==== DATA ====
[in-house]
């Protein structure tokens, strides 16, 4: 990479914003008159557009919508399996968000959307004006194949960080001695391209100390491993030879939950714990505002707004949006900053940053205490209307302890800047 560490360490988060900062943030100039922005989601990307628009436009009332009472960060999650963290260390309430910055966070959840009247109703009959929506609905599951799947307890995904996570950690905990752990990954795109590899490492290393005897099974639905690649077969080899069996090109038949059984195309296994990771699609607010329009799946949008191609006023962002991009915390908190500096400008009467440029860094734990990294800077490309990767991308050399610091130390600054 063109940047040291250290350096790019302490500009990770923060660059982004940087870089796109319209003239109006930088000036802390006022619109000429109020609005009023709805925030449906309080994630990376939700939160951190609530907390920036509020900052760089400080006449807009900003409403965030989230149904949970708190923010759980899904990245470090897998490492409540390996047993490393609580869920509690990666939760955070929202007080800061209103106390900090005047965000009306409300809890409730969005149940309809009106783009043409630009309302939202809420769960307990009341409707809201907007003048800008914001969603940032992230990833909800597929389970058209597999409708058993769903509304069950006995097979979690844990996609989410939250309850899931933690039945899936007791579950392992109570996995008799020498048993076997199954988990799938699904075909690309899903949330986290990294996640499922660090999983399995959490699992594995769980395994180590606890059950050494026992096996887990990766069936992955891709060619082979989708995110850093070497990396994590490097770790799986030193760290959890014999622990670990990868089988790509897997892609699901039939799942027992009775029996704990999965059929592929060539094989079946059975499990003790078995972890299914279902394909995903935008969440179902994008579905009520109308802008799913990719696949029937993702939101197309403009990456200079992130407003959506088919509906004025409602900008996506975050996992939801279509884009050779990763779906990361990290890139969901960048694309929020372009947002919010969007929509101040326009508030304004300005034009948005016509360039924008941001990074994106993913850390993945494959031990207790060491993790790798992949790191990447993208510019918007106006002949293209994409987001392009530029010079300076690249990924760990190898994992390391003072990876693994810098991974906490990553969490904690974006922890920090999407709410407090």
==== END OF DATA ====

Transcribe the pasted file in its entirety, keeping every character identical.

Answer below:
[in-house]
């Protein structure tokens, strides 16, 4: 990479914003008159557009919508399996968000959307004006194949960080001695391209100390491993030879939950714990505002707004949006900053940053205490209307302890800047 560490360490988060900062943030100039922005989601990307628009436009009332009472960060999650963290260390309430910055966070959840009247109703009959929506609905599951799947307890995904996570950690905990752990990954795109590899490492290393005897099974639905690649077969080899069996090109038949059984195309296994990771699609607010329009799946949008191609006023962002991009915390908190500096400008009467440029860094734990990294800077490309990767991308050399610091130390600054 063109940047040291250290350096790019302490500009990770923060660059982004940087870089796109319209003239109006930088000036802390006022619109000429109020609005009023709805925030449906309080994630990376939700939160951190609530907390920036509020900052760089400080006449807009900003409403965030989230149904949970708190923010759980899904990245470090897998490492409540390996047993490393609580869920509690990666939760955070929202007080800061209103106390900090005047965000009306409300809890409730969005149940309809009106783009043409630009309302939202809420769960307990009341409707809201907007003048800008914001969603940032992230990833909800597929389970058209597999409708058993769903509304069950006995097979979690844990996609989410939250309850899931933690039945899936007791579950392992109570996995008799020498048993076997199954988990799938699904075909690309899903949330986290990294996640499922660090999983399995959490699992594995769980395994180590606890059950050494026992096996887990990766069936992955891709060619082979989708995110850093070497990396994590490097770790799986030193760290959890014999622990670990990868089988790509897997892609699901039939799942027992009775029996704990999965059929592929060539094989079946059975499990003790078995972890299914279902394909995903935008969440179902994008579905009520109308802008799913990719696949029937993702939101197309403009990456200079992130407003959506088919509906004025409602900008996506975050996992939801279509884009050779990763779906990361990290890139969901960048694309929020372009947002919010969007929509101040326009508030304004300005034009948005016509360039924008941001990074994106993913850390993945494959031990207790060491993790790798992949790191990447993208510019918007106006002949293209994409987001392009530029010079300076690249990924760990190898994992390391003072990876693994810098991974906490990553969490904690974006922890920090999407709410407090």